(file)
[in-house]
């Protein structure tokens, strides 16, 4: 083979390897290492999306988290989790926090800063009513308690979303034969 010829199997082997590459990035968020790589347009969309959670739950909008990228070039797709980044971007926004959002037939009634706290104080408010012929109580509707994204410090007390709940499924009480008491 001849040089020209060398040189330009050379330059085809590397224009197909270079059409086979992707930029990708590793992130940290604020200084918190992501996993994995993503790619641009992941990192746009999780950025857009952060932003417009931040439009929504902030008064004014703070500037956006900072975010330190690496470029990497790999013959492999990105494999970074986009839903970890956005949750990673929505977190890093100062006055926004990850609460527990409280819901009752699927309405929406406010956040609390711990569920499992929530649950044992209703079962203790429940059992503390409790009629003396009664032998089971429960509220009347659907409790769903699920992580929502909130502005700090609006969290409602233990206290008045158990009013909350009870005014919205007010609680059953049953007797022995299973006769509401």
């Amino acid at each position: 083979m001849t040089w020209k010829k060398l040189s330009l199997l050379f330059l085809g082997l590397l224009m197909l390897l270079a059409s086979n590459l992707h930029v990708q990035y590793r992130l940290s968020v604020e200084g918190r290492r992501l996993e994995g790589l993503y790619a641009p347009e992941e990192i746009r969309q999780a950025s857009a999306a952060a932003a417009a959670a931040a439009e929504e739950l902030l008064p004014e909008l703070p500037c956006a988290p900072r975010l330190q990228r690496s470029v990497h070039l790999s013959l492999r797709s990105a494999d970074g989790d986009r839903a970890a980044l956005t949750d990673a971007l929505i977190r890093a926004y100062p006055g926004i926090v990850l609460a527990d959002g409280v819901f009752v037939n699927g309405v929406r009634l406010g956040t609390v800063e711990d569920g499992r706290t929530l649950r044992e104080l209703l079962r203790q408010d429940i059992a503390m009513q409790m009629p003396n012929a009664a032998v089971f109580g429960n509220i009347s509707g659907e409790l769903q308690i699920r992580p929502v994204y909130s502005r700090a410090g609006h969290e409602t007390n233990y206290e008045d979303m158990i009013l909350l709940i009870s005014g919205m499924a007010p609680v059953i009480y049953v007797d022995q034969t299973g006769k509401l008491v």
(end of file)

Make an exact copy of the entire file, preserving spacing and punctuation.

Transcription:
[in-house]
């Protein structure tokens, strides 16, 4: 083979390897290492999306988290989790926090800063009513308690979303034969 010829199997082997590459990035968020790589347009969309959670739950909008990228070039797709980044971007926004959002037939009634706290104080408010012929109580509707994204410090007390709940499924009480008491 001849040089020209060398040189330009050379330059085809590397224009197909270079059409086979992707930029990708590793992130940290604020200084918190992501996993994995993503790619641009992941990192746009999780950025857009952060932003417009931040439009929504902030008064004014703070500037956006900072975010330190690496470029990497790999013959492999990105494999970074986009839903970890956005949750990673929505977190890093100062006055926004990850609460527990409280819901009752699927309405929406406010956040609390711990569920499992929530649950044992209703079962203790429940059992503390409790009629003396009664032998089971429960509220009347659907409790769903699920992580929502909130502005700090609006969290409602233990206290008045158990009013909350009870005014919205007010609680059953049953007797022995299973006769509401």
């Amino acid at each position: 083979m001849t040089w020209k010829k060398l040189s330009l199997l050379f330059l085809g082997l590397l224009m197909l390897l270079a059409s086979n590459l992707h930029v990708q990035y590793r992130l940290s968020v604020e200084g918190r290492r992501l996993e994995g790589l993503y790619a641009p347009e992941e990192i746009r969309q999780a950025s857009a999306a952060a932003a417009a959670a931040a439009e929504e739950l902030l008064p004014e909008l703070p500037c956006a988290p900072r975010l330190q990228r690496s470029v990497h070039l790999s013959l492999r797709s990105a494999d970074g989790d986009r839903a970890a980044l956005t949750d990673a971007l929505i977190r890093a926004y100062p006055g926004i926090v990850l609460a527990d959002g409280v819901f009752v037939n699927g309405v929406r009634l406010g956040t609390v800063e711990d569920g499992r706290t929530l649950r044992e104080l209703l079962r203790q408010d429940i059992a503390m009513q409790m009629p003396n012929a009664a032998v089971f109580g429960n509220i009347s509707g659907e409790l769903q308690i699920r992580p929502v994204y909130s502005r700090a410090g609006h969290e409602t007390n233990y206290e008045d979303m158990i009013l909350l709940i009870s005014g919205m499924a007010p609680v059953i009480y049953v007797d022995q034969t299973g006769k509401l008491v």